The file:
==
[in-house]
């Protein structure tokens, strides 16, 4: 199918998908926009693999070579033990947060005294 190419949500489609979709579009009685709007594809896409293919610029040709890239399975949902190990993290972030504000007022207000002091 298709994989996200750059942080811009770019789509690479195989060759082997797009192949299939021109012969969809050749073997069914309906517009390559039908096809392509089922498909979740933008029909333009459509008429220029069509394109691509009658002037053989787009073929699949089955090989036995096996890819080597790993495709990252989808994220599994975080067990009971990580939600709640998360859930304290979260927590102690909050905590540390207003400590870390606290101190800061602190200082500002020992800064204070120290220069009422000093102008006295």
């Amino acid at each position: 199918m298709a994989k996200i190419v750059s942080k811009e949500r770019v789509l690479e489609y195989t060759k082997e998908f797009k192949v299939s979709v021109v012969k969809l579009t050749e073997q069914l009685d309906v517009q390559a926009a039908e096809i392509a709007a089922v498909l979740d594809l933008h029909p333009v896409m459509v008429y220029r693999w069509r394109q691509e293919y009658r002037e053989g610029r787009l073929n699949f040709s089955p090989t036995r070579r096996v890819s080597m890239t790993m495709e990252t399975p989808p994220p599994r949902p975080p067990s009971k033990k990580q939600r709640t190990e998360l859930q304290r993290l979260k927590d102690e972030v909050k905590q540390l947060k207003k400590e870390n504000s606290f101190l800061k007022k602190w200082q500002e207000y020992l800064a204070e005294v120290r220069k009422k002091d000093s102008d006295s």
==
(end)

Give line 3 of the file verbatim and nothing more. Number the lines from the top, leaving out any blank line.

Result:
């Amino acid at each position: 199918m298709a994989k996200i190419v750059s942080k811009e949500r770019v789509l690479e489609y195989t060759k082997e998908f797009k192949v299939s979709v021109v012969k969809l579009t050749e073997q069914l009685d309906v517009q390559a926009a039908e096809i392509a709007a089922v498909l979740d594809l933008h029909p333009v896409m459509v008429y220029r693999w069509r394109q691509e293919y009658r002037e053989g610029r787009l073929n699949f040709s089955p090989t036995r070579r096996v890819s080597m890239t790993m495709e990252t399975p989808p994220p599994r949902p975080p067990s009971k033990k990580q939600r709640t190990e998360l859930q304290r993290l979260k927590d102690e972030v909050k905590q540390l947060k207003k400590e870390n504000s606290f101190l800061k007022k602190w200082q500002e207000y020992l800064a204070e005294v120290r220069k009422k002091d000093s102008d006295s």